This is the day I’ve been planning for- when people are going to show up, when the Thing is going to be created. Yesterday we set everything up: the mold, the clay... Museum assistants helped me prepare, the gantry got put up, and people dropped in for a visit, stopping to chat and bringing objects for imprinting into the Shared Spaces piece. Everything ran according to plan.
My main concern is: when all of these things get done, will we end up with something interesting and meaningful, or just a kind of community “craft” project? What drove this whole project for me could be summarized: what if?
What if I could get a piece made simultaneously by people in New York and people in Georgia?
What if, in spite of each community having their own (quite different) objects selected to be in there, it was possible that instead of these objects ‘competing’ I could find a way to coordinate creation of the work so that these objects could live alongside one other as some sort of whole?
The idea would be to see the final piece with all its variety at the granular level while simultaneously seeing it all come together in a unified, balanced and comprehensive whole from afar. I’ve imagined it might give us some sort of glimpse of a new perspective, where we could reflect on our country with all its conflicts and differences, yet still see it as one cohesive, beautiful whole.
So, as always in these projects, practical matters muddled my original intent. It simply isn’t possible to move the piece anywhere while it is halfway made: my original idea of having Georgia participants to create half of the piece before bringing it home to New York to complete just won’t be possible. This is what I had imagined, but it seems this just won’t be the case - unless I had convinced a busload of New Yorkers to come with me to LaGrange! From this evolution, eventually the current model of a multi-city tour idea took root: seeking a diversity within each community, and diverse communities around the country, and hoping something similar or at least interesting would happen for each piece. Then hopefully all of these voices can be arranged into one overall exhibit, with the video of their making, on the national level.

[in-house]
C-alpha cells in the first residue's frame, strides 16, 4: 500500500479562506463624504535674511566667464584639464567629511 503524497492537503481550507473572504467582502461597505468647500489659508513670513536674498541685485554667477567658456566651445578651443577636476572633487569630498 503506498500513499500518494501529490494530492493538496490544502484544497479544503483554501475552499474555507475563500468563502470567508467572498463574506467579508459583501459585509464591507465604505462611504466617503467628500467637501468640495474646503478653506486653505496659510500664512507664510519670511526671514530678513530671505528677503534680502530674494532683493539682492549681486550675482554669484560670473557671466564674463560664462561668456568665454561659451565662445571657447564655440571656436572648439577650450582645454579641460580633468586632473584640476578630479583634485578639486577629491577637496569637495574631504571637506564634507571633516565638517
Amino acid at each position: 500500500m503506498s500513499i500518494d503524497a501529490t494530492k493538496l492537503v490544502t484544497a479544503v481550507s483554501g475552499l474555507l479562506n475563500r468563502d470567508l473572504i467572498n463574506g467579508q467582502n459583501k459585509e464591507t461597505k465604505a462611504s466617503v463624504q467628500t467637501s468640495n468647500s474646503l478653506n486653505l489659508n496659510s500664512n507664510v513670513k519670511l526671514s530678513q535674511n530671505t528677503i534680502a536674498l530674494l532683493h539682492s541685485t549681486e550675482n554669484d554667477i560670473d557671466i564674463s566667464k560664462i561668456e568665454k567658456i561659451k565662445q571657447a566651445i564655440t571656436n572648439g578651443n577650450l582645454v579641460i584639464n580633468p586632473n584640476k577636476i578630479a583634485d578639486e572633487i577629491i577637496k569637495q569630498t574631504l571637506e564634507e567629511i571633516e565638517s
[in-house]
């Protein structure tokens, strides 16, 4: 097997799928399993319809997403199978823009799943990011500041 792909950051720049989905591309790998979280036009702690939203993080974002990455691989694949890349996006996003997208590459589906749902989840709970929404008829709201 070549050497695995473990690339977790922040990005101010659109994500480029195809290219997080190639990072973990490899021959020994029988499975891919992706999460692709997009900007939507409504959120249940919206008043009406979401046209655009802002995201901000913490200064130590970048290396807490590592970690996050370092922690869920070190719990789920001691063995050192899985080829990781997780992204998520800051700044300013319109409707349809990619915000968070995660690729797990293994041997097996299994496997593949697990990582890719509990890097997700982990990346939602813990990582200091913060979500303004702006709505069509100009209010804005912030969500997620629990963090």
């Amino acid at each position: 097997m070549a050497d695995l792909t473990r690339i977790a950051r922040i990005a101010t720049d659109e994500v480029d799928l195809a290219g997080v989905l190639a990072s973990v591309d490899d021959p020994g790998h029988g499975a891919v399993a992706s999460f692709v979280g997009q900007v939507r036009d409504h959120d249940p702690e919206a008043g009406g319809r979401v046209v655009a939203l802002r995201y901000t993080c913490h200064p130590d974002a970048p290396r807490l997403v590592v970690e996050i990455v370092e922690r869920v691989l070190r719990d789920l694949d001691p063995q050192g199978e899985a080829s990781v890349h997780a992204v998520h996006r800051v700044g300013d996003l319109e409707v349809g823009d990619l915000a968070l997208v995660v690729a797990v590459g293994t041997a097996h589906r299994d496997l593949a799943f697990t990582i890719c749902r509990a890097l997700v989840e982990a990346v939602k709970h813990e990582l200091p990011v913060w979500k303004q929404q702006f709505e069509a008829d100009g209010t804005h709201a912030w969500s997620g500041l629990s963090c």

What concerns me now has to do with depth. Will I get the depth of meaning I’ve been hoping for? Will the things people bring just be personal knick-knacks or things of personal meaning that don’t build up any deeper resonance in others? Also, will people be able to talk about their choices and objects, and do so on camera? Finally, will a diverse audience show up to participate?
So far I’ve met a number of people here, and by and large it has all been surprising- not what I had expected – different and better. Starting with my host Wes, who looks on the outside like a northerner’s concept of any random Southern good ‘ol boy, who then turns out to have committed his and his wife’s life savings to building up a high caliber collection of African-American artists’ works on paper, along with other substantive, museum-quality American works. Then there is his buddy, I’ll call him Russ – we met over bourbon at Boys Night Out up at Wes’s country house a half-hour out of town. Russ started a global company producing custom floor mats, with thousands of employees in plants around the world. He’s retired now, his son runs the business, but stays active in the community. His politics could be described as old-time-Republicanism, and he’s happy to speak like any CEO firmly and confidently about his views on illegal immigration (“lock ‘em up!”) and so forth. Except that Russ has been one of the earliest, leading figures in the legalize marijuana movement – confronting Newt Gingrich on numerous occasions, donating generously to the cause and sharing a blunt with us at night. “I told him, Dammit Newt! I am Sick and TIRED of being a criminal in my own Country! Now you get in there and talk to Reagan and get this stuff legalized!”
I’ve also met women from the local homeless shelter, teens, a vibrant and large community of Koreans (there is a big KIA plant outside of town) and people from the local colleges. “Who is LaGrange? Who isn’t?” is my whole notion of whatever cultural flavor I might find on the “Georgia/Alabama border” just another wrong-headed idea? It’s certainly different here than New York – for one thing people really like to take their time and sit and talk with each other!- but beyond that isn’t it likely to just be a community full of individuals, like anywhere else, and not something that can stand in for some New Yorker’s view of ‘a datapoint for opinions in rural America’? Still I feel it is important to be here, to see something that is not New York, and see what I can learn even if it turns out to be completely different from whatever I was expecting.
Oh, and the stillness in these woods up at Wes’s country house is exquisite!